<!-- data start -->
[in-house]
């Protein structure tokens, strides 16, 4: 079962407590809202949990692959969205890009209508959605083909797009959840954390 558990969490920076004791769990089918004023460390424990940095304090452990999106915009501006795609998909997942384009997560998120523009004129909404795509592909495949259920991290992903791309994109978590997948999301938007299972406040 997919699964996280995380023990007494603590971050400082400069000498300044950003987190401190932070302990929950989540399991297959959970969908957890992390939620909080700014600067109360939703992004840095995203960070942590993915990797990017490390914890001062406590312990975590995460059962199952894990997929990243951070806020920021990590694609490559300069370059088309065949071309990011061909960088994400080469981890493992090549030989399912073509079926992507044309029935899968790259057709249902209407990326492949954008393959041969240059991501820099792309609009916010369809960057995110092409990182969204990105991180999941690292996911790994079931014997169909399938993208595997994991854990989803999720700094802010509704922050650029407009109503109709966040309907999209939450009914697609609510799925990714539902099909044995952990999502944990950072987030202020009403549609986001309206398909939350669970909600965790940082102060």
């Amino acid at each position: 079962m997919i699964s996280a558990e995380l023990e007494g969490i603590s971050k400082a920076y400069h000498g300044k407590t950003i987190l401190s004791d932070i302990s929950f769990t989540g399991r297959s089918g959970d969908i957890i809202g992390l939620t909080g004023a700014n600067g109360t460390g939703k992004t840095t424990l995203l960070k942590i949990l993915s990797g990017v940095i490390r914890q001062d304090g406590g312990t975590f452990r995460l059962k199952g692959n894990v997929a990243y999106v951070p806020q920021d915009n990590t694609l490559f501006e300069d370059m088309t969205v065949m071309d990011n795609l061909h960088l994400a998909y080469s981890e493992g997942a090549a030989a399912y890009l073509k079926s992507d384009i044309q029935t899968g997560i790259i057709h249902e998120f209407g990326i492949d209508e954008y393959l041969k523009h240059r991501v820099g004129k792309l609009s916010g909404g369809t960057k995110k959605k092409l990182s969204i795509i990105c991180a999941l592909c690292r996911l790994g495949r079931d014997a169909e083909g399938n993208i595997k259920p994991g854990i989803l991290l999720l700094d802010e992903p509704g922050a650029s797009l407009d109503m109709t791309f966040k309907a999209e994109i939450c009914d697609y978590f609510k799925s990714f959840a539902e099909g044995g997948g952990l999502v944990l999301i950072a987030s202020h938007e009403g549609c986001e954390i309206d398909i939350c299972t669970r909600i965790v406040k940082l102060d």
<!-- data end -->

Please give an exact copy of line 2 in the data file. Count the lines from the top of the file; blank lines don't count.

């Protein structure tokens, strides 16, 4: 079962407590809202949990692959969205890009209508959605083909797009959840954390 558990969490920076004791769990089918004023460390424990940095304090452990999106915009501006795609998909997942384009997560998120523009004129909404795509592909495949259920991290992903791309994109978590997948999301938007299972406040 997919699964996280995380023990007494603590971050400082400069000498300044950003987190401190932070302990929950989540399991297959959970969908957890992390939620909080700014600067109360939703992004840095995203960070942590993915990797990017490390914890001062406590312990975590995460059962199952894990997929990243951070806020920021990590694609490559300069370059088309065949071309990011061909960088994400080469981890493992090549030989399912073509079926992507044309029935899968790259057709249902209407990326492949954008393959041969240059991501820099792309609009916010369809960057995110092409990182969204990105991180999941690292996911790994079931014997169909399938993208595997994991854990989803999720700094802010509704922050650029407009109503109709966040309907999209939450009914697609609510799925990714539902099909044995952990999502944990950072987030202020009403549609986001309206398909939350669970909600965790940082102060």